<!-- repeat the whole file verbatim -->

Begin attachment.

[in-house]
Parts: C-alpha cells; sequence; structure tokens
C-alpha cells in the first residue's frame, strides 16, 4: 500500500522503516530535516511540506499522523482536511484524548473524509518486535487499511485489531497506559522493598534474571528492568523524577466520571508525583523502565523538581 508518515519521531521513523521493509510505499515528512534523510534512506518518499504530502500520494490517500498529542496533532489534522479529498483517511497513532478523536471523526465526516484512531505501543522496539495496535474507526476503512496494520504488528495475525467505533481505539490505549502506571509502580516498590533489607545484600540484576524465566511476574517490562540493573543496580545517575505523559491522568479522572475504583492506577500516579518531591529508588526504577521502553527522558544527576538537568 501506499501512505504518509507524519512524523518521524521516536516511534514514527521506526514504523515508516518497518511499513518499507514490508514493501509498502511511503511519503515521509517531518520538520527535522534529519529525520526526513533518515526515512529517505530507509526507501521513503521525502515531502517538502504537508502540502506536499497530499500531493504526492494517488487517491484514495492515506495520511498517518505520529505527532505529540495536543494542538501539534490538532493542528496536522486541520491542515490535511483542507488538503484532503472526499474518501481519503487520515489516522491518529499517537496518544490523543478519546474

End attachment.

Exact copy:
[in-house]
Parts: C-alpha cells; sequence; structure tokens
C-alpha cells in the first residue's frame, strides 16, 4: 500500500522503516530535516511540506499522523482536511484524548473524509518486535487499511485489531497506559522493598534474571528492568523524577466520571508525583523502565523538581 508518515519521531521513523521493509510505499515528512534523510534512506518518499504530502500520494490517500498529542496533532489534522479529498483517511497513532478523536471523526465526516484512531505501543522496539495496535474507526476503512496494520504488528495475525467505533481505539490505549502506571509502580516498590533489607545484600540484576524465566511476574517490562540493573543496580545517575505523559491522568479522572475504583492506577500516579518531591529508588526504577521502553527522558544527576538537568 501506499501512505504518509507524519512524523518521524521516536516511534514514527521506526514504523515508516518497518511499513518499507514490508514493501509498502511511503511519503515521509517531518520538520527535522534529519529525520526526513533518515526515512529517505530507509526507501521513503521525502515531502517538502504537508502540502506536499497530499500531493504526492494517488487517491484514495492515506495520511498517518505520529505527532505529540495536543494542538501539534490538532493542528496536522486541520491542515490535511483542507488538503484532503472526499474518501481519503487520515489516522491518529499517537496518544490523543478519546474